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As the Triumvirate write this edition of Airwaves, rumour and counter-rumour swirl around the corridors of power in number 10 Downing Street – residence of the British Prime Minister (currently Boris Johnson). Allegations abound of intimidation of members of parliament and clandestine, parties – held whilst the rest of the country was in lockdown. ‘Do as I say, not as I do…’ Here at Thorax we will wield: ‘…the simple sword of truth and the trusty shield of British fair play…’ to bring you the best of respiratory research (with a twist of the ‘Ides of March’). Watch your back, Boris…

Aerosols with your wine and cheese?

Lockdown parties in Downing Street have been justified on the basis that they were work meetings. We can speculate that work, for political wonks, does not include delivering aerosol generating therapy such as continuous positive airways pressure (CPAP) and high-flow nasal oxygen (HFNO). In contrast, these procedures are all in a day’s work on critical care. But do they increase the risk of transmitting respiratory viruses? In this month’s journal Winslow and colleagues describe air and environmental sampling from 30 patients receiving either CPAP or HFNO (see page 259). Although 70% of participants were PCR positive, only 4% of air and 7% of surface samples were positive and CPAP and HFNO did not increase the risk vs supplementary oxygen. This question is also addressed by Hamilton and colleagues (see page 276) who compared aerosol generation caused by CPAP, HFNO speaking and coughing in 25 healthy volunteers in a laminar flow theatre. Coughing generated the greatest amount of aerosol. CPAP generated relatively little and the aerosol from HFNO came directly from the machine and not the patient. On the wards, they found that more aerosol was generated by patients with COVID-19 coughing than by coughing volunteers. A linked editorial (see page 216) calls for ‘nuanced decisions’ on infection control measures. We are not told whether braying with laughter generates aerosol clouds but, if confirmed, the Downing Street partygoers may be enjoying coronavirus with their wine and cheese. Still, all in a day’s work…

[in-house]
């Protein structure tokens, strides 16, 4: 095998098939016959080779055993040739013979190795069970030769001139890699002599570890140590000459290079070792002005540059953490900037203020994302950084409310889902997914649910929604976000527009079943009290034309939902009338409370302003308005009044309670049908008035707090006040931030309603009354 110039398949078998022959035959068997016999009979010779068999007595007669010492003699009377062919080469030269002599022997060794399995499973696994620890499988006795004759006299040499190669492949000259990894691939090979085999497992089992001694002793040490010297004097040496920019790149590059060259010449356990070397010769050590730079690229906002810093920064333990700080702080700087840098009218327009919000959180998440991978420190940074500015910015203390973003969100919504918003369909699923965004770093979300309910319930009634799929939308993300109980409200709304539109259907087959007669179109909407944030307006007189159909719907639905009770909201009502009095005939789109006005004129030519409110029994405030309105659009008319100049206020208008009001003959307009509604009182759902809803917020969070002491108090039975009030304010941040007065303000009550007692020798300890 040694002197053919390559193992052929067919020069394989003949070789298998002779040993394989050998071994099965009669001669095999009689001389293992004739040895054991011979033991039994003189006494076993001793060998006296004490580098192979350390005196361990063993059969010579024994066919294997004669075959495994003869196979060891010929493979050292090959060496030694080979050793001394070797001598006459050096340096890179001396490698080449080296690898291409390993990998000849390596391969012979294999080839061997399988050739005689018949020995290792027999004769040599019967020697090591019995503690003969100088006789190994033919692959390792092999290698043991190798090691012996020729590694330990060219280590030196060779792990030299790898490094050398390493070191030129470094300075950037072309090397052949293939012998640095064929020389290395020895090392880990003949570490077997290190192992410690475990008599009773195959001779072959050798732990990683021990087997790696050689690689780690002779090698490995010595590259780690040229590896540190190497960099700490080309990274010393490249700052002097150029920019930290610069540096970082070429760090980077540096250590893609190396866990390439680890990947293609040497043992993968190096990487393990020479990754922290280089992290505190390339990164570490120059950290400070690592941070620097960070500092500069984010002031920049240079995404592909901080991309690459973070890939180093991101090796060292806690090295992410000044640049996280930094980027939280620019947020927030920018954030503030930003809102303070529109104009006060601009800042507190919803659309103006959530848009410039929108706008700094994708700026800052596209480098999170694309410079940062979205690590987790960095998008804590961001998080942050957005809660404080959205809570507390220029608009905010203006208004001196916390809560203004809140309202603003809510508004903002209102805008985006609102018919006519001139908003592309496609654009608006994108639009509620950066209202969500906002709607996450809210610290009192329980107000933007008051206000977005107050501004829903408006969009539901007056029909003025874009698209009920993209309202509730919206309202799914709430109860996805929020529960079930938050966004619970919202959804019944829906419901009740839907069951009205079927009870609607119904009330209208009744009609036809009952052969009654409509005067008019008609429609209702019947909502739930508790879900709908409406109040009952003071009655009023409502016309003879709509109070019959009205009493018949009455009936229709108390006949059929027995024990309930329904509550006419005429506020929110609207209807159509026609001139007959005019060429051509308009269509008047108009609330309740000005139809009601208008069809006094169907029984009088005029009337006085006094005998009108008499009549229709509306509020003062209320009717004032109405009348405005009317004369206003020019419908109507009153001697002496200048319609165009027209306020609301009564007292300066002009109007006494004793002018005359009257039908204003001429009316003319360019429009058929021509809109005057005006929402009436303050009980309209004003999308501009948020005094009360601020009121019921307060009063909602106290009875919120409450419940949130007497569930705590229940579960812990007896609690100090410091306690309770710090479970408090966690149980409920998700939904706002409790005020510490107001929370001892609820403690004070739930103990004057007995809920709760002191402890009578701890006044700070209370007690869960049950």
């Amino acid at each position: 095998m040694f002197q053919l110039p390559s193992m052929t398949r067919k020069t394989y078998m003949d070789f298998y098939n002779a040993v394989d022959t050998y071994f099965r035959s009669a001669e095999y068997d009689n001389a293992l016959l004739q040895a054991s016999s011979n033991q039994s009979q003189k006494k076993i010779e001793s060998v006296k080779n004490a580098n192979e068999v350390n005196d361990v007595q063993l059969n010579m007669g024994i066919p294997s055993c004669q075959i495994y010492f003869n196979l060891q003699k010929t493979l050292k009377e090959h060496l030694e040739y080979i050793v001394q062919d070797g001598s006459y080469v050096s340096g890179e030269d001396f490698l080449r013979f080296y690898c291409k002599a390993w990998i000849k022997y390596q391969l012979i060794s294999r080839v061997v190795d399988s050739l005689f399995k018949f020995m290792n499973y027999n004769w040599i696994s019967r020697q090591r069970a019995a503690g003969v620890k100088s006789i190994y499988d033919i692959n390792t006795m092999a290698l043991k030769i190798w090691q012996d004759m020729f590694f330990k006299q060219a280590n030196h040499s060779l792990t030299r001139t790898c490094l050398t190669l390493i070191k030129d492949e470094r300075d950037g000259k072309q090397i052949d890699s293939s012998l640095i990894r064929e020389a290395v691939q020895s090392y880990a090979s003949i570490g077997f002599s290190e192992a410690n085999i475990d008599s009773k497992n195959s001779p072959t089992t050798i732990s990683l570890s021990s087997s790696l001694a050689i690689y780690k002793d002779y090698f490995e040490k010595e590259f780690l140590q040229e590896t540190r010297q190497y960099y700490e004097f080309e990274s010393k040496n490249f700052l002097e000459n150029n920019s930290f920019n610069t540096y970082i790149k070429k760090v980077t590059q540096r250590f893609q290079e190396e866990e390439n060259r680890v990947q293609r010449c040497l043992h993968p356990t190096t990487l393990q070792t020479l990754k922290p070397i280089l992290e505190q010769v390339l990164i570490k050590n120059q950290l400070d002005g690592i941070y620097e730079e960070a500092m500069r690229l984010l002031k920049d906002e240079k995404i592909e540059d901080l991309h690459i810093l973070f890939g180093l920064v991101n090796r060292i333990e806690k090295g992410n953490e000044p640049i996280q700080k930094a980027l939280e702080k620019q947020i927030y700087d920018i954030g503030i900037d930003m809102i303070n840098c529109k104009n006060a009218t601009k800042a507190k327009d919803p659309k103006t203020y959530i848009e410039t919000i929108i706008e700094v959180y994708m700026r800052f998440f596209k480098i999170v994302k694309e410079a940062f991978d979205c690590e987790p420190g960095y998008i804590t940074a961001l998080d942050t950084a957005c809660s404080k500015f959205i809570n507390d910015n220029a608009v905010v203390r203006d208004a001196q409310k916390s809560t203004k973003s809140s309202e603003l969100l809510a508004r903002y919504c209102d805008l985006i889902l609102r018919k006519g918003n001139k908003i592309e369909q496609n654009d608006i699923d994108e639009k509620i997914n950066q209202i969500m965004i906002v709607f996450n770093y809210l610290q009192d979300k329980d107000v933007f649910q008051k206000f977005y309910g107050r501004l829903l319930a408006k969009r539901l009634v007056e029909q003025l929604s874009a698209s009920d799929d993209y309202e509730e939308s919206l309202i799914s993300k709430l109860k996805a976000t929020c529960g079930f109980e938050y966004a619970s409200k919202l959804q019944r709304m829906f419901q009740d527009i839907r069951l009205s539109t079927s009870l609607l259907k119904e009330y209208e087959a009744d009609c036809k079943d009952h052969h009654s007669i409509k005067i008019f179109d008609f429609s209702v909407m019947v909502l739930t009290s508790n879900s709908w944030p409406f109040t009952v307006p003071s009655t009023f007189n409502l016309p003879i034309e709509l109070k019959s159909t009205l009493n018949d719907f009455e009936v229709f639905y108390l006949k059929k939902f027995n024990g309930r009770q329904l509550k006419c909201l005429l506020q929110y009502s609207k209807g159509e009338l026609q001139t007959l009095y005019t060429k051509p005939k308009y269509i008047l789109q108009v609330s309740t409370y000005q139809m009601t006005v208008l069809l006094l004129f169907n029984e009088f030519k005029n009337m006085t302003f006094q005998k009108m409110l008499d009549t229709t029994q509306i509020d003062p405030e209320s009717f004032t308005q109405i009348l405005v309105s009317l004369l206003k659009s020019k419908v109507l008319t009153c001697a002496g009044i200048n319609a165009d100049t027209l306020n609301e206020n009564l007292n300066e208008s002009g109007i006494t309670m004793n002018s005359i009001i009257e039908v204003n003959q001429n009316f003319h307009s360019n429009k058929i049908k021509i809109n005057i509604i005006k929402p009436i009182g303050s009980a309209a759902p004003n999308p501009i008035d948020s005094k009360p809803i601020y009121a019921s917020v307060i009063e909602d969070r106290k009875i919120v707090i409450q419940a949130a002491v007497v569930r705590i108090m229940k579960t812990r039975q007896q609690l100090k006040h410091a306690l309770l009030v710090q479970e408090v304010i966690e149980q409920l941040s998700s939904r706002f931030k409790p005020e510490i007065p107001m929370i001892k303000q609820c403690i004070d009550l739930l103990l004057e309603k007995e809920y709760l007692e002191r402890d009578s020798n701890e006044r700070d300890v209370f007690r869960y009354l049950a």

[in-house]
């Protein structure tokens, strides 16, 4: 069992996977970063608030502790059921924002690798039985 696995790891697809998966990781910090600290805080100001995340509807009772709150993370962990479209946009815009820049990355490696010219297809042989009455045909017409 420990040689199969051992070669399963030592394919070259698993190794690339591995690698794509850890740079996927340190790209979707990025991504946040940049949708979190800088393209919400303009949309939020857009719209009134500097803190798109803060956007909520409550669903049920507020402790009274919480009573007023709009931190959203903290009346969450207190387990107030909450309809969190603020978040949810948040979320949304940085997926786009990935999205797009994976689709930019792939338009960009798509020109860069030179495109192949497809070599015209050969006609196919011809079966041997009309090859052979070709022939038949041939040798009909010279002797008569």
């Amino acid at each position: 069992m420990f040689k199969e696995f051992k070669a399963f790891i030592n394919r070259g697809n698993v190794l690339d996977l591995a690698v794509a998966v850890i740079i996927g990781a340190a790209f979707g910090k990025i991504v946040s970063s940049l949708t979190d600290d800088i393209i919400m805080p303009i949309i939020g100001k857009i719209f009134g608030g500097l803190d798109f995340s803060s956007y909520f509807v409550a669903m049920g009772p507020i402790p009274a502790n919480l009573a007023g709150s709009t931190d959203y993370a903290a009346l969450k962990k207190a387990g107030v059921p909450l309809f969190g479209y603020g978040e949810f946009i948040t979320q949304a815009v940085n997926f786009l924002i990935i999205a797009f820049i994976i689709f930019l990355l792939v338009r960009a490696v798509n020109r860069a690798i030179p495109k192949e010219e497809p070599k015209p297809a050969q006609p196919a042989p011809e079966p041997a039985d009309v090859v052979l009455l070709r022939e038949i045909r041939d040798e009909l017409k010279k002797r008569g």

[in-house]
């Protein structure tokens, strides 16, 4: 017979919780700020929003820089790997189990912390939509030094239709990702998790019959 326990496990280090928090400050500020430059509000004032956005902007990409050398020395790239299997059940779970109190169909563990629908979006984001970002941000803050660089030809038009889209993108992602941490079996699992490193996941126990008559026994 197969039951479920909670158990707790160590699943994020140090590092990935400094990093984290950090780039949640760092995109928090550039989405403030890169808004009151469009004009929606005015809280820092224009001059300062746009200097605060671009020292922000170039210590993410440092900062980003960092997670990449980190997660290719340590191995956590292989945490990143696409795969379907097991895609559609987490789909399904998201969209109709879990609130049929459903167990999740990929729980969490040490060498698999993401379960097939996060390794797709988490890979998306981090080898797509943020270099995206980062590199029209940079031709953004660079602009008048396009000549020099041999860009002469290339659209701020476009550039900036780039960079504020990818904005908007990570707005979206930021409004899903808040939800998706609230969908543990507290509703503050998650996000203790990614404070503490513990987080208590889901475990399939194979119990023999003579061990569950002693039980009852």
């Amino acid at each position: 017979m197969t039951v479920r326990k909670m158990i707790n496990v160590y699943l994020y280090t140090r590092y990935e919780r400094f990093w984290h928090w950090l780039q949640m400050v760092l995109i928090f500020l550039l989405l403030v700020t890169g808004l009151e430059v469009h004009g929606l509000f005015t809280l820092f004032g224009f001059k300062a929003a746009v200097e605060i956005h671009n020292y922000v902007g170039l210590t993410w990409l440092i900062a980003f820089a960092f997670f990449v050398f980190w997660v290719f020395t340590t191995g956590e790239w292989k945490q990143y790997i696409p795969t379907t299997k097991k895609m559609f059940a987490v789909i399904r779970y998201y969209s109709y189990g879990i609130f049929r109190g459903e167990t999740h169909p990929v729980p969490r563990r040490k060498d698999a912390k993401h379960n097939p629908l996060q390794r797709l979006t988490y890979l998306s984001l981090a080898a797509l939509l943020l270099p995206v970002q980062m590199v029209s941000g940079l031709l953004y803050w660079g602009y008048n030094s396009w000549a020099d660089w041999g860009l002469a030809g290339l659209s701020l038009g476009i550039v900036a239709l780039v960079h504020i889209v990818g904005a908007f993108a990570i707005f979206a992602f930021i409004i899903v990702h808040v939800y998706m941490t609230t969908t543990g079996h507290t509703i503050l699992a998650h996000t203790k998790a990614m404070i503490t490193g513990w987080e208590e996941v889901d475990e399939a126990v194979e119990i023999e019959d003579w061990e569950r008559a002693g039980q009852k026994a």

Cats, dogs, spirometry and aerosols

Followers on Twitter will be familiar with the acerbic commentary, on the affairs of government, provided by Larry the Downing Street cat (@Number10cat). Cats are frequently implicated as allergic triggers of asthma and spirometry is an essential tool in diagnosing and managing the condition. However, spirometry has been considered by some to be an aerosol generating procedure during the COVID-19 pandemic. Is this justified? Sheikh and colleagues (see page 292) attempt to answer this question in this issue of Thorax. In a brief communication, they describe an observational study of 33 healthy volunteers and 10 patients with lung disease. Coughing generated more aerosols than peak flow and the addition of a viral filter could reduce aerosols, caused by peak flow, by a factor of 10. Exhaled nitric oxide measurements caused negligible aerosols. So it seems that the risk of transmitting aerosol-born infection, through these diagnostic procedures, is low and can be mitigated further. The political self-harm, inflicted by Downing Street party-goers cannot however be mitigated so easily – as Larry the Cat is keen to point out. So much for ‘operation save big dog’…